With Shinjuku Triad Society, perverse, dust-driven director Takashi Miike takes a look at brotherhood – as in both organised crime and genuine blood relations. Pencil-moustachioed copper Tatsuhito Kiriya (Kippei Shiina) is trying to save his younger brother Yoshihito (Shinsuke Izutsu) from the clutches of the nefarious Dragon’s Claw Society, a Chinese crime syndicate composed entirely of human garbage dragged from the filthiest ghetto gutters and clad in Armani suits, whose speciality – amongst drugs and sex, of course – is organ-running. Leader of the pack is longhaired greaser Wing Zhi Ming (Tomorrow Taguchi); his antics include poking out an old lady’s eyeball and, even more disturbing, flashing dirty-old-man style at a rival don.
Mind you, Tatsuhito is no angel, his hard-line police methods making Michael Howard’s new zero tolerance policies look like an SWP picnic! I don’t want to give too much away, but please heed my advice: Next time you’re taken in for police questioning, don’t use the phrase, “I’ll be buggered if I know!” Miike’s penchant for sexual deviancy doesn’t stop there; several boy-on-man blow-jobs later and I knew that if it weren’t for the presence of the gorgeous Eri Yu, I’d never get an erection again. Even when she’s having a real bummer, she’s real hot stuff.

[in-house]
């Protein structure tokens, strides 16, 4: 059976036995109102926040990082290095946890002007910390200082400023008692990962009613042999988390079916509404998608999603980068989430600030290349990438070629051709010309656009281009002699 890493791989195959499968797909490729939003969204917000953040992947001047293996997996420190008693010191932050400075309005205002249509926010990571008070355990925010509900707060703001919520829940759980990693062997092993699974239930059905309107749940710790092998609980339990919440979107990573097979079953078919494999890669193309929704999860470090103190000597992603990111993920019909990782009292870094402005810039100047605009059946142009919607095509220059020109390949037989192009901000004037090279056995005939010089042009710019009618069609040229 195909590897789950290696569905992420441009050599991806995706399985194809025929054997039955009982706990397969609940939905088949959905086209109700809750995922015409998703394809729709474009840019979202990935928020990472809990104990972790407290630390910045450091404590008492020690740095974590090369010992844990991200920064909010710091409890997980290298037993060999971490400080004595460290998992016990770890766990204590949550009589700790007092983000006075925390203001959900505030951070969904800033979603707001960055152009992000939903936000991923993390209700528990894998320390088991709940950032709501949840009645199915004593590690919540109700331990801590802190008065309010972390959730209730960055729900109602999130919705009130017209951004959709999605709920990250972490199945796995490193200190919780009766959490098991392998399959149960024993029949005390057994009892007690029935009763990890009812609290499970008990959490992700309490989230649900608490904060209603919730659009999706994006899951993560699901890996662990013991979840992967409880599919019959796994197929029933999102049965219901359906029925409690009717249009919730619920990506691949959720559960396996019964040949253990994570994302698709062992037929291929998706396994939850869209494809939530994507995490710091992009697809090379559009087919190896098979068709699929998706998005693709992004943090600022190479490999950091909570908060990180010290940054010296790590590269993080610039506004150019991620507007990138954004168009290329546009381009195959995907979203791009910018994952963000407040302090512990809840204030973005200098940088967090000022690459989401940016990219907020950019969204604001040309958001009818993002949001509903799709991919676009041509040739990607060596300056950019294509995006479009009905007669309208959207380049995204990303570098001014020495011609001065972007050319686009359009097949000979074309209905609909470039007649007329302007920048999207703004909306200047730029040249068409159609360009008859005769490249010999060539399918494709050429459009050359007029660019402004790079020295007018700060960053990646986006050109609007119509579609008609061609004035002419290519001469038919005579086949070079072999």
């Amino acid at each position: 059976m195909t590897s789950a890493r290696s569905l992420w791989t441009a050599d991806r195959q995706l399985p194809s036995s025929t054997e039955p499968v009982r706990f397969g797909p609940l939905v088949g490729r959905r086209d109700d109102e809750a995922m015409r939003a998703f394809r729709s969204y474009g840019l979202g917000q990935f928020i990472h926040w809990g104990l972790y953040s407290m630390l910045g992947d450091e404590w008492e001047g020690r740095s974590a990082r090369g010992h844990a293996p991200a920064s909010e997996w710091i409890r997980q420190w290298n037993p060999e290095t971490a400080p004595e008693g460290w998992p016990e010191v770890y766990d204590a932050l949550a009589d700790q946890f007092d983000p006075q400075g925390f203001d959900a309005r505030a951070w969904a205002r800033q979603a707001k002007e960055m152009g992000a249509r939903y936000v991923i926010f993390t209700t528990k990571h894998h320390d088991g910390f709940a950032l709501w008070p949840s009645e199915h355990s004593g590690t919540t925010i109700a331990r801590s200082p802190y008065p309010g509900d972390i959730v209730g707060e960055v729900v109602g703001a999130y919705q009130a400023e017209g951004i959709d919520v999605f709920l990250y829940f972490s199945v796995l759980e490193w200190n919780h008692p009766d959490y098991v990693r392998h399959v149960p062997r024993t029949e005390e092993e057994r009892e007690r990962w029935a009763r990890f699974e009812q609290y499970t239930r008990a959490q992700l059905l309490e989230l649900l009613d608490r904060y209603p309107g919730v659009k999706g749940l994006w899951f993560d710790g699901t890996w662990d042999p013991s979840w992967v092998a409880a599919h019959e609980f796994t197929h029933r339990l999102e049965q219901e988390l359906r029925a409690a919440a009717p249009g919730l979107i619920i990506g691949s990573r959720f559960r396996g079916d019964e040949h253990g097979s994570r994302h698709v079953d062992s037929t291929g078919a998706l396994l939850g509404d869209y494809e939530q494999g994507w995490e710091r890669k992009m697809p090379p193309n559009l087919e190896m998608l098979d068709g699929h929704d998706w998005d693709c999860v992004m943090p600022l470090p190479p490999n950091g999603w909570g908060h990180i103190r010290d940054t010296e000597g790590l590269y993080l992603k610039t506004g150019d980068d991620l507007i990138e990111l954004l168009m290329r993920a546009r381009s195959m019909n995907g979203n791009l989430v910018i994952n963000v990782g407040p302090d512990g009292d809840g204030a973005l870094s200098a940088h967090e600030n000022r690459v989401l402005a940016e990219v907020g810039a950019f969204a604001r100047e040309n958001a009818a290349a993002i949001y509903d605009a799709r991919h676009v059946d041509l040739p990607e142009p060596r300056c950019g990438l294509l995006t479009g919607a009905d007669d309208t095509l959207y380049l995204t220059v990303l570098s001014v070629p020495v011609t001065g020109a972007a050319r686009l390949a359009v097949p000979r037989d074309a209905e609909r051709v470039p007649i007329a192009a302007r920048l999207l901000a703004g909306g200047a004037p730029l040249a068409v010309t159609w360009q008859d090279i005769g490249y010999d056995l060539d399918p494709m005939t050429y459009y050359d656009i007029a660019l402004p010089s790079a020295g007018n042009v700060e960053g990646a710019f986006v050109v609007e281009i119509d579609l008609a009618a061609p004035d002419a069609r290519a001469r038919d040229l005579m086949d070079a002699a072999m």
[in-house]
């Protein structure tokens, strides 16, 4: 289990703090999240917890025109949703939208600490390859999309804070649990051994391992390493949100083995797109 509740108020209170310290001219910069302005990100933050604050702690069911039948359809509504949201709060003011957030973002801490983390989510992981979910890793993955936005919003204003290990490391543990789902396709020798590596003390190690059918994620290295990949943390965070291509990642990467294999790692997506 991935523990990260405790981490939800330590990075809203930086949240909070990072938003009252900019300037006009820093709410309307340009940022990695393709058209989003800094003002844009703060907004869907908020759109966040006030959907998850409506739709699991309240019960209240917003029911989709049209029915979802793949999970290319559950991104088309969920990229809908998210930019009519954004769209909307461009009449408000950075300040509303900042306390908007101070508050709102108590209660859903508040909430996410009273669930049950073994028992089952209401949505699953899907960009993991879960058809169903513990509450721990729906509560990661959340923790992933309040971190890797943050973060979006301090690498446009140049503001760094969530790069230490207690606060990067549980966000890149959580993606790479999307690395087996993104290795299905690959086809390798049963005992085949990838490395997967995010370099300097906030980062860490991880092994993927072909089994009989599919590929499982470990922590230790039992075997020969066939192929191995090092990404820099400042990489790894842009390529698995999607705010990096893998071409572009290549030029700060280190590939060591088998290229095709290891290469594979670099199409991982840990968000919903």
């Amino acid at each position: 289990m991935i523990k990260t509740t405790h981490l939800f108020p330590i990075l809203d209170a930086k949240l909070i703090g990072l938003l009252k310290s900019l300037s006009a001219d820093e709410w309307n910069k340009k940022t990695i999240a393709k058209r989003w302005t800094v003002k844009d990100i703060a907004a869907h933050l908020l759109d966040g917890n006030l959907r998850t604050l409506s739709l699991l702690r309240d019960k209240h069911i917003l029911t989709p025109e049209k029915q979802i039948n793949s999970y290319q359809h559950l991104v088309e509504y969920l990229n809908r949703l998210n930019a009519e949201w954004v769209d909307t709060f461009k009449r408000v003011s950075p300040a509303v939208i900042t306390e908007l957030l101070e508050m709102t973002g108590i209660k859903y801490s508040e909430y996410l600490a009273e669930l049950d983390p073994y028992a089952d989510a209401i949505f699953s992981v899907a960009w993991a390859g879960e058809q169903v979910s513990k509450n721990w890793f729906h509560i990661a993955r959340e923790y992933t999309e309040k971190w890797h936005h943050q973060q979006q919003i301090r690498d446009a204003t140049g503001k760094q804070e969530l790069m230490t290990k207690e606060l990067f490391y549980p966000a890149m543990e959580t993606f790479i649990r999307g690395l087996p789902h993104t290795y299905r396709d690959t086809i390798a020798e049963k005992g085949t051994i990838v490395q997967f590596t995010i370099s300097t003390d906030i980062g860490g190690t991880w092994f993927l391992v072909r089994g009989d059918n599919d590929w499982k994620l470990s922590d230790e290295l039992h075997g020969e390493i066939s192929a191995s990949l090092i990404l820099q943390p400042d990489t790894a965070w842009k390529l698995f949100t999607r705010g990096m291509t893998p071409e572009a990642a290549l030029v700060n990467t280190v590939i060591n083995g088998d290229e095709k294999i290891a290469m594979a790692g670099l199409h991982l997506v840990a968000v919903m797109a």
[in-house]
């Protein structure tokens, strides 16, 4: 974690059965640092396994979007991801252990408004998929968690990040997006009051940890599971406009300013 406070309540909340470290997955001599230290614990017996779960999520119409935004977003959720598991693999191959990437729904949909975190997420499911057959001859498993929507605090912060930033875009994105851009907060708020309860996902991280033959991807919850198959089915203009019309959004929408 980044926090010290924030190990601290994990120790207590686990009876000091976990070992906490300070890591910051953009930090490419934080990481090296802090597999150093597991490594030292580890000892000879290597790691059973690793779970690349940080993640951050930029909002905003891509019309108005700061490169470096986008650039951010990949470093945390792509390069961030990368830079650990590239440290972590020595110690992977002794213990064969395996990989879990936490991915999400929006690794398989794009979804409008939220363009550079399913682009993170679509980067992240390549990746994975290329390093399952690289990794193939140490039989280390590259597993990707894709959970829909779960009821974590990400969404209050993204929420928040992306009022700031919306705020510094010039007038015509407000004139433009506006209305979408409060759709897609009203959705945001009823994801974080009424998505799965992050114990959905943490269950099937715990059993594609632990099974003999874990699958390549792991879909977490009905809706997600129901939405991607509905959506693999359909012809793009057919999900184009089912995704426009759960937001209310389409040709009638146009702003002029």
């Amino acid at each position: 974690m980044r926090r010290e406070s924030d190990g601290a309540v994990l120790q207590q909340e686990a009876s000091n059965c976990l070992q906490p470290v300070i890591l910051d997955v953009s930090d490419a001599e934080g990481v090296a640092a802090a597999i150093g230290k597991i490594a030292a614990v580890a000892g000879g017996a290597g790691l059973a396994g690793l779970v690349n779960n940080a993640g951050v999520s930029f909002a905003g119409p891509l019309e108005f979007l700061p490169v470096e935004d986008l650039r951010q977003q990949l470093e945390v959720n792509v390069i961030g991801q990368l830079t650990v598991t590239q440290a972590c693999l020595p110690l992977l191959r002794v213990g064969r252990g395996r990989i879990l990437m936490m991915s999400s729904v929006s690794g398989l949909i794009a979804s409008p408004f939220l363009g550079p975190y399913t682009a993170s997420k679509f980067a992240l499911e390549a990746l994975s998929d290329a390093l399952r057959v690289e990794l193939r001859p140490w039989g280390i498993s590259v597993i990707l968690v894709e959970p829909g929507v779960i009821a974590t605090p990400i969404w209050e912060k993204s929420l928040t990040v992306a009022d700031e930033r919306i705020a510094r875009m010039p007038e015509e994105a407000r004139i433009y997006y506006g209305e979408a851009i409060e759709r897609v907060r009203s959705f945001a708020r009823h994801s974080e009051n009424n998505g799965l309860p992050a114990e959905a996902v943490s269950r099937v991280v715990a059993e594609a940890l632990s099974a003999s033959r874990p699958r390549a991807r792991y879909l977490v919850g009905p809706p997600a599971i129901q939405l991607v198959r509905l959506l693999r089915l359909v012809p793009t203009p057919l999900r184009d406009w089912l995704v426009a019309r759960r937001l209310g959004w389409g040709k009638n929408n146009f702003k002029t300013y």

The good bro’/bad bro’ thing has been used in cinema time and time again, so it’s got to be a pretty good movie that can inject something new and exciting into the story. Although this is neither as epileptically fast nor as outrageously violent as, say, Fudoh, when it does kick off, it kicks off. By no means a high octane action flick, nor a balanced, intelligent piece of drama, Shinjuku Triad Society’s real strength lies instead in its filthy menagerie of psychotic characters. Tell me, can you really complain about a character driven movie that makes you feel as if you’ve become lost in the Adults Only tent at Amos Von Spakker’s Curious Retard Side-show? Thought not…
Japan’s most controversial director, notorious for his dauntingly prolific output and willingness to push the boundaries of taste. Miike started working as an assistant director in the late 80s, before moving into making straight-to-video thrillers in 1991. He made his feature debut in 1995 with the violent cop thriller Shinjuku Triad Society, and since then has averaged around seven films year.